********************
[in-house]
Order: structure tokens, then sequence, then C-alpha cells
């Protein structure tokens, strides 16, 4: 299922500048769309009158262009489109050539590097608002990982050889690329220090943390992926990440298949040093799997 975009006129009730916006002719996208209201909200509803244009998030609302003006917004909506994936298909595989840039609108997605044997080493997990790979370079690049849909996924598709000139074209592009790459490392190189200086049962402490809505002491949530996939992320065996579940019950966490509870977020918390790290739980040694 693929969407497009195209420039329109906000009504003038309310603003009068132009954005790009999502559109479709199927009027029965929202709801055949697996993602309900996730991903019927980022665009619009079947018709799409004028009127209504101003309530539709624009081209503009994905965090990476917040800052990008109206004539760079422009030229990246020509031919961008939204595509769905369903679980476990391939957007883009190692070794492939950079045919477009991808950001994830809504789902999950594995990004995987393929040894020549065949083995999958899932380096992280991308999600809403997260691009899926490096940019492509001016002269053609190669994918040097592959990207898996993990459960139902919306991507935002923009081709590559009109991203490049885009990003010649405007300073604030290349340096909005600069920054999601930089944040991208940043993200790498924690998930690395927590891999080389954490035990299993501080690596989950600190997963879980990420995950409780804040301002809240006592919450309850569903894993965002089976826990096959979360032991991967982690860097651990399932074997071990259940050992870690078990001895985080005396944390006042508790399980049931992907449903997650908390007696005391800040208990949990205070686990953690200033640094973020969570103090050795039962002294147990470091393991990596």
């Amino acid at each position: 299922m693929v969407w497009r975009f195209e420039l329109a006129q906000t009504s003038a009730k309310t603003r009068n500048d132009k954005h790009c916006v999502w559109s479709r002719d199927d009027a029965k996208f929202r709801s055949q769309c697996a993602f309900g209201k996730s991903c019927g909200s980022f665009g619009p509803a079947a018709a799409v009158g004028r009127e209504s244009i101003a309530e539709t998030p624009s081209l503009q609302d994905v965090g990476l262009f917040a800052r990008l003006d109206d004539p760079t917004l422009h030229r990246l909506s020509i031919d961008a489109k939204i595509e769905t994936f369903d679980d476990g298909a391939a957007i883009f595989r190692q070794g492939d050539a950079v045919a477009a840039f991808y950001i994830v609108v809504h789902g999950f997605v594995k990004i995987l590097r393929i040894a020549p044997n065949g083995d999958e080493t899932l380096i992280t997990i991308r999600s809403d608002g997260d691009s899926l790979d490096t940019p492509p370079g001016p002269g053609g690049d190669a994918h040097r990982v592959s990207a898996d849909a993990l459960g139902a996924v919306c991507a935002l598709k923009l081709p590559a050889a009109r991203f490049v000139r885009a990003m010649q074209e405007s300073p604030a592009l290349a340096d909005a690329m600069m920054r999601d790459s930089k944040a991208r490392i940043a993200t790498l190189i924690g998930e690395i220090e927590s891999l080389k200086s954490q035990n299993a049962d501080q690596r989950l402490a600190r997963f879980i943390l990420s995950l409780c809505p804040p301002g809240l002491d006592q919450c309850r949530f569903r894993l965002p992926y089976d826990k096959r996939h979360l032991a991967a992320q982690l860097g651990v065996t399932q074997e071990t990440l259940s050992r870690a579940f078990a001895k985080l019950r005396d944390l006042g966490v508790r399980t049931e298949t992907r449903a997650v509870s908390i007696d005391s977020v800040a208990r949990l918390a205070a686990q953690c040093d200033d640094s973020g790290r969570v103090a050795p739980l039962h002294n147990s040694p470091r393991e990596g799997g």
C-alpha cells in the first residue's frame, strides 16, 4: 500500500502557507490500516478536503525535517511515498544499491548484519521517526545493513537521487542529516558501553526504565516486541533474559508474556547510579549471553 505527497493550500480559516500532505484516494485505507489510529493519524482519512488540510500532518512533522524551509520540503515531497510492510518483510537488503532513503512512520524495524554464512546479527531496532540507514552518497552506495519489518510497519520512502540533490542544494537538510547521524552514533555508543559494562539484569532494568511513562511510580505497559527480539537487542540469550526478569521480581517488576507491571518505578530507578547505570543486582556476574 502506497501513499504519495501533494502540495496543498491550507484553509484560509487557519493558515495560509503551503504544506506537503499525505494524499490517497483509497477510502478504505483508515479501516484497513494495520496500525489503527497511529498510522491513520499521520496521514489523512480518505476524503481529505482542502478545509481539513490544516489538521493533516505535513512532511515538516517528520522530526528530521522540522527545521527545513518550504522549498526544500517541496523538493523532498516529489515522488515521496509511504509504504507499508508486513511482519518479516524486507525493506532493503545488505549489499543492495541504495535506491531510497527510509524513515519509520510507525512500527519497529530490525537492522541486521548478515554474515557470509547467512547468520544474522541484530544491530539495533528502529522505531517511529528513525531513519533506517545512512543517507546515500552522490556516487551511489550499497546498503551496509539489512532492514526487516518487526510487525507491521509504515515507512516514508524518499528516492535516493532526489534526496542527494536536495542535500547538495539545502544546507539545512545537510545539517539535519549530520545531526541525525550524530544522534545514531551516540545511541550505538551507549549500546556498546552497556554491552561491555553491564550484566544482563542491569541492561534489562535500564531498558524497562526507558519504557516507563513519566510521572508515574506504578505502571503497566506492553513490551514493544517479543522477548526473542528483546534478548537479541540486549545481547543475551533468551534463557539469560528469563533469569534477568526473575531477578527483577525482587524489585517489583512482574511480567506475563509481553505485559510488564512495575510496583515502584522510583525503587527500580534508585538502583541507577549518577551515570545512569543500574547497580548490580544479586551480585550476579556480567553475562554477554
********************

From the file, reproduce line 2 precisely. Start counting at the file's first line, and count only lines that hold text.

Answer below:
Order: structure tokens, then sequence, then C-alpha cells